America's #1 Balance Bike Destination

America's #1 Balance Bike Destination
America's #1 Balance Bike Destination

Thursday, March 06, 2008

Must be nice.. debate a topic without an opponent.. When I'm at work, I can't get into Blogger to reply to comments on anyone's blog- I can only do this from home. So I then need to resort to using my own blog as a venue, just to get a word in. To answer the latest comments:
1. You're putting words in my mouth. I do not dismiss the effectiveness of training without a power meter. As you point out, I myself did it for 20 years. FOR ME, it's a lot more fun to use one!.. and effective too!, especially when training time is limited and you want/need to optimize your workouts for maximum benefit. I do not train hard because it's fun and enjoyable. That's why I race (for fun). Successful training makes racing a lot more fun.. Do the math.  
2. When I took my first 20 minute TT (as part of my first Field Test) I did not even know what the numbers meant, or how to record intervals or how to even view the average power on the readout. It was the first day I ever used the thing and I just let it run like a flight data recorder while I did the best 20 minutes I possibly could.
3. I have never aspired to be a runner or a skier.
4. I do not belilttle those who train without a power meter. If I come off that way, it's just reciprocation 'in-kind' of the attitude towards power meters, which prevails.
5. There's no shame in being dropped by you, SB. PT or organic training.. no shame. 
And Ge: Not all 3 minute intervals are alike. Needless to say, you can take FT and add/subtract whatever percentage is necessary to get the desired stress/workout.
"Pain is pain. Suffer for three minutes." says a lot about your approach to training!  
It might be fine and dandy for you to just hit the broad side of a barn.. for me personally, I want to hit a much smaller target because I'm looking for a very specific result from the training.


solobreak said...

What words did I put in your mouth? I'm referring to this post on Ge's blog where you commented "...obviously, you cannot boost your FT (or get faster) if you do not know what your FT value is.". This is from context of a much larger statement involving the virtues of the power meter. So if one cannot get faster without knowing their FT via a PM reading, well, if that's not completely dismissing the effectiveness of training without one, I don't know what is.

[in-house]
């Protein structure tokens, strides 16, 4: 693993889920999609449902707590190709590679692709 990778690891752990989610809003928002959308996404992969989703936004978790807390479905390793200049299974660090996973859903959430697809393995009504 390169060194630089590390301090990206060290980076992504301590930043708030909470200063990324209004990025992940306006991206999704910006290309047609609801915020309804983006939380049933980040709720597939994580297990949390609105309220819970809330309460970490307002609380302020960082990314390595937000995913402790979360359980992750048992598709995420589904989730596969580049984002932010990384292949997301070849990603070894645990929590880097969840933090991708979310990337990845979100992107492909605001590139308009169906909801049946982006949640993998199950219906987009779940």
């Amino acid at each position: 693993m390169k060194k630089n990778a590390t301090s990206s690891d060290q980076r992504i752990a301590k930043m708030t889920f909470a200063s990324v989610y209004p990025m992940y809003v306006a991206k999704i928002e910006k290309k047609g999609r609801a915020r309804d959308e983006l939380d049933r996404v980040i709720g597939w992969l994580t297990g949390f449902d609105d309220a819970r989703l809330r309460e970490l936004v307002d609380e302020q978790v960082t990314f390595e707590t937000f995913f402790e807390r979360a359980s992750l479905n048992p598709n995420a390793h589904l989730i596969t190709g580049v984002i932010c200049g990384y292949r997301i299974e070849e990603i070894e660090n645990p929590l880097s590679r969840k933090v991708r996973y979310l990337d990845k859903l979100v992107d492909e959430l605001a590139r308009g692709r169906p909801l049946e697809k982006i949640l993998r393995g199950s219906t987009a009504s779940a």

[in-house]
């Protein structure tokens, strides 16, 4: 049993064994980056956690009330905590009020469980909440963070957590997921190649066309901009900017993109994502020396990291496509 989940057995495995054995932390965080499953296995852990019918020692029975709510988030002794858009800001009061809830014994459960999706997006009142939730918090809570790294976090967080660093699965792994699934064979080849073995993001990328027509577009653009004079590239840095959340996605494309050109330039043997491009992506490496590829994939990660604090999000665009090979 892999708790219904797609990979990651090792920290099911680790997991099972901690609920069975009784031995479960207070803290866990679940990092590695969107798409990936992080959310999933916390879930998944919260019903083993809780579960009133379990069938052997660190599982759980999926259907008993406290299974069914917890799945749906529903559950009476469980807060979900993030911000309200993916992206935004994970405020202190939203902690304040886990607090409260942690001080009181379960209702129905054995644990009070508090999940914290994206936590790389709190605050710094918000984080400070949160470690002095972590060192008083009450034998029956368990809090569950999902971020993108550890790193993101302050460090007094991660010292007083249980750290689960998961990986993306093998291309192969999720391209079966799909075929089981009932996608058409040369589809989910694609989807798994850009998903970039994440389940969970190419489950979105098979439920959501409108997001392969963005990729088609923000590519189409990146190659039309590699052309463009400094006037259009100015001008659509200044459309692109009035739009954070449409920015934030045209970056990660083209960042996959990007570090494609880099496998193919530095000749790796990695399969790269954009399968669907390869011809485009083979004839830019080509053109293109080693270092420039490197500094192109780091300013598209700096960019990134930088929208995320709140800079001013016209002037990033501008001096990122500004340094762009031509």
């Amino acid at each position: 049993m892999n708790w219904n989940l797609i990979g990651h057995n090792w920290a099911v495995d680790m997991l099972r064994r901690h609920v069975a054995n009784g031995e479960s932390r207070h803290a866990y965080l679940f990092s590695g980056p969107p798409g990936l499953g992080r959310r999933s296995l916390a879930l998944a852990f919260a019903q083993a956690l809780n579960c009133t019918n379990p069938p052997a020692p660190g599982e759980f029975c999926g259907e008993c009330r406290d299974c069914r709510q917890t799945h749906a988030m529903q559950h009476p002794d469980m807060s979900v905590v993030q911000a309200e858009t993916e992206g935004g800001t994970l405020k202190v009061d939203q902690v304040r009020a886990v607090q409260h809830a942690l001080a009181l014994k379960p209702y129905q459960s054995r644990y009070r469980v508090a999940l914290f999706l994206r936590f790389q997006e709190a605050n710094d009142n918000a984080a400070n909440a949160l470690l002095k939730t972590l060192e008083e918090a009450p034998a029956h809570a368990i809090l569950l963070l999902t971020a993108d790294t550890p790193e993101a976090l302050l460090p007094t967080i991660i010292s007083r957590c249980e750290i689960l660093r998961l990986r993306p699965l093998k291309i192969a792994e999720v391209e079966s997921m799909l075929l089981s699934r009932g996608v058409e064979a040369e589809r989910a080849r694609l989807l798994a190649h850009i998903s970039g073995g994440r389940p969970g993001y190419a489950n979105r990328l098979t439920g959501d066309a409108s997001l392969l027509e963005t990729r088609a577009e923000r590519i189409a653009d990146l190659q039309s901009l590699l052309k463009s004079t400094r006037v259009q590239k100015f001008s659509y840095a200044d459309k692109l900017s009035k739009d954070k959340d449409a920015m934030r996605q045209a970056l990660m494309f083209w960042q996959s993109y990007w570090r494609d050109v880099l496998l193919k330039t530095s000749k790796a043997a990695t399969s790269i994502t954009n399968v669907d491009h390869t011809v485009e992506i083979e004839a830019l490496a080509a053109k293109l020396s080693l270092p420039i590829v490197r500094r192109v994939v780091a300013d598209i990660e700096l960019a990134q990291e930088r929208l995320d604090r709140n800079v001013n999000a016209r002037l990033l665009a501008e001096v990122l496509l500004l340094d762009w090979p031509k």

For that matter, in his post, Ge went out of his way to say how great the thing was. He simply noted that it doesn't make you faster; it's the training that does (duh). From there all the alleged "bashing" of the PM was simply responding to inflated claims about how great it is.

Tout it as a motivator for you all you want. You've admitted that before you got one (and a coach), you barely trained at all. You don't have to believe me if you don't want to, but if you'd been doing the training all along, then got the coach and PM, the improvement you've seen would not have been so large. An untrained subject benefits from any training program (which was exactly what Friel said in his reply to th first comment on his recent post, just before your comment).

I know you're not the only one, but cycling is full of riders who have a grossly inflated view of their "seriousness" and who thus think they are much, much closer to their physical limits than they really are. If being all scientific makes it more interesting for you, fine, but unless you structure every aspect of your life toward perfecting performance (like keeping your body fat under 10% at all times, probably closer to 6 in season), then you're a long way from being elite enough to worry about every detail of your training.

Keep on being enthusiastic though. You have to love this to put up with assholes like me (and cycling has plenty of us!)

Anonymous said...

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solobreak said...

Thanks jason dittle for reminding me to go back and click all the ad links for Murat...

Murat Altinbasak said...

Point taken.. Thanks.. but I'm tired of this. As I've said before, I'm a lousy bike racer when left on my own to train- I have the training discipline of a herion addict, especially during those 50-60 hour weeks at work.